The first upgrade for stock brakes is also the cheapest and easiest to install. Replacing your stock brake pads with a more aggressive set will provide a noticeable improvement in braking performance. This increase in stopping power comes from alternate compounds in the pads; semi-metallic and ceramic are two of the most common pad types. In addition to their stopping capability, noise, wear, brake dust and environmental friendliness are other factors to consider when selecting new pads.
Semi-metallic pads utilize steel fibers which provide excellent strength and heat dissipation, but are noisy, generate more brake dust and are abrasive enough to significantly increase rotor wear. Ceramic pads are generally regarded as the best all-around choice for daily use and occasional ‘spirited’ driving, as they extend brake life and produce less dust and noise without sacrificing performance.
Repeated, high-speed stops generate extreme heat, which is why the brake pads used in racing applications are not suitable for everyday street driving – the pads will never get hot enough to provide their full stopping power.
Bigger is Better
The next step is to replace your rotors with the biggest ones that will fit the stock setup. Bigger rotors provide a larger contact patch for the pads and dissipate heat more effectively. Cross-drilled and slotted rotors may enhance aesthetic appeal and help evacuate the gasses that induce brake fade, but are more prone to cracking and should not be considered appropriate for high-speed track use when sold as OEM replacements. If you do plan to use drilled/slotted OEM replacement rotors on the track, be sure to carefully inspect them for cracks and signs of deterioration; also, expect them to be noisier than your stock discs.
Now that you’ve decided to replace your pads and rotors, the next step is to properly ‘bed-in’ the pads with the new rotors to maximize their performance. This process involves a gradual buildup of heat, which will produce a thin layer of transfer film from the pad onto the rotor surface to provide smoother, more consistent braking and minimize brake judder and noise.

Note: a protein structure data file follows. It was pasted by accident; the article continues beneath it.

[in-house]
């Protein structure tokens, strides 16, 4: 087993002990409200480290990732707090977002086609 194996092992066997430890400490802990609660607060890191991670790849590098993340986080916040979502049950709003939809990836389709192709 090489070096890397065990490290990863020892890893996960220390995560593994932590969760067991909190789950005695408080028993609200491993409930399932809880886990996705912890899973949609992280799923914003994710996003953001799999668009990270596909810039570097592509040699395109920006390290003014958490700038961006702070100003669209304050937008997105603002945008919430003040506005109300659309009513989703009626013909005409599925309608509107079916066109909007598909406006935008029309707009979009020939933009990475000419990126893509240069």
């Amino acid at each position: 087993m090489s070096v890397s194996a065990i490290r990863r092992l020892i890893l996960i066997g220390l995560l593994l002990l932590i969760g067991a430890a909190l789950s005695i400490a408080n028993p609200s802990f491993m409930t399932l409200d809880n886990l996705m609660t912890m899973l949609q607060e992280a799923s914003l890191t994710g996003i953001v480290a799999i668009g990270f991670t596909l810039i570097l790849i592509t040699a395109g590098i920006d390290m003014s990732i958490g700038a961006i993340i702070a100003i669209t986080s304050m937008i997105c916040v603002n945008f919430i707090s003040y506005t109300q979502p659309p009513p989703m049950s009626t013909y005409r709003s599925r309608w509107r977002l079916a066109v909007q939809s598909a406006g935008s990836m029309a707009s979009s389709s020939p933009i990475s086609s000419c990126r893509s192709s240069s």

If you are reusing your rotors but installing new pads, make sure the rotors have been resurfaced to remove any transfer film from the old pads. If you can feel a “lip” on the edge of your rotors, resurfacing or replacement is required. Since resurfacing removes mass from the rotor, it may become more prone to warping in the future; past a certain point, rotors cannot be resurfaced and must be replaced. Check the “Worn Rotor Minimum Thickness” value engraved on the edge of the disc for the exact limit.
Bedding-in procedures differ depending on manufacturer, but typically involve light to moderate braking, followed by a period of driving to allow the new components to cool off. The process is then repeated several times, usually followed by progressively heavier braking.
Another popular, effective upgrade for your stock brakes is to replace the factory hydraulic brake lines with a set of high-performance stainless steel lines. The stock, rubber lines can flex and expand under pressure and give the brake pedal a vague, “mushy” feel; rubber is also more prone to cracking and deterioration over time. Stainless lines will not expand or crack and provide a much firmer, positive pedal feel.
When replacing brake lines, it is imperative that you properly bleed the brakes to purge any water or air bubbles from the system - even the smallest bubbles can translate to a brake pedal that feels soft and imprecise.
Still Not Enough?
Once you’ve upgraded all of these components, you should see a noticeable improvement in your car’s braking, with more consistent stopping power. If your car is making significantly more power than stock, or if it will see regular track use, a more substantial upgrade may be in order.
Bigger calipers will increase the clamping force applied to the rotors and will drastically improve the stopping capabilities of your brake system. The hydraulic fluid compresses a piston or “pot” in the caliper to force the brake pad against the rotor. The vast majority of vehicles are equipped with single-piston or dual-piston calipers up front and a single-piston caliper in the rear. Most performance automobiles and brake upgrade kits employ a 4-piston caliper at minimum, while some use 6-piston or even 8-piston calipers for extreme stopping power.
Additionally, high-end setups will often use 2-piece rotors, where the outer ring of the rotor is a separate piece from the center hat, which is where the whole assembly bolts to the wheel hub. This configuration allows for the different metals used to expand and contract at different rates, reducing stress on the rotors and extending their life.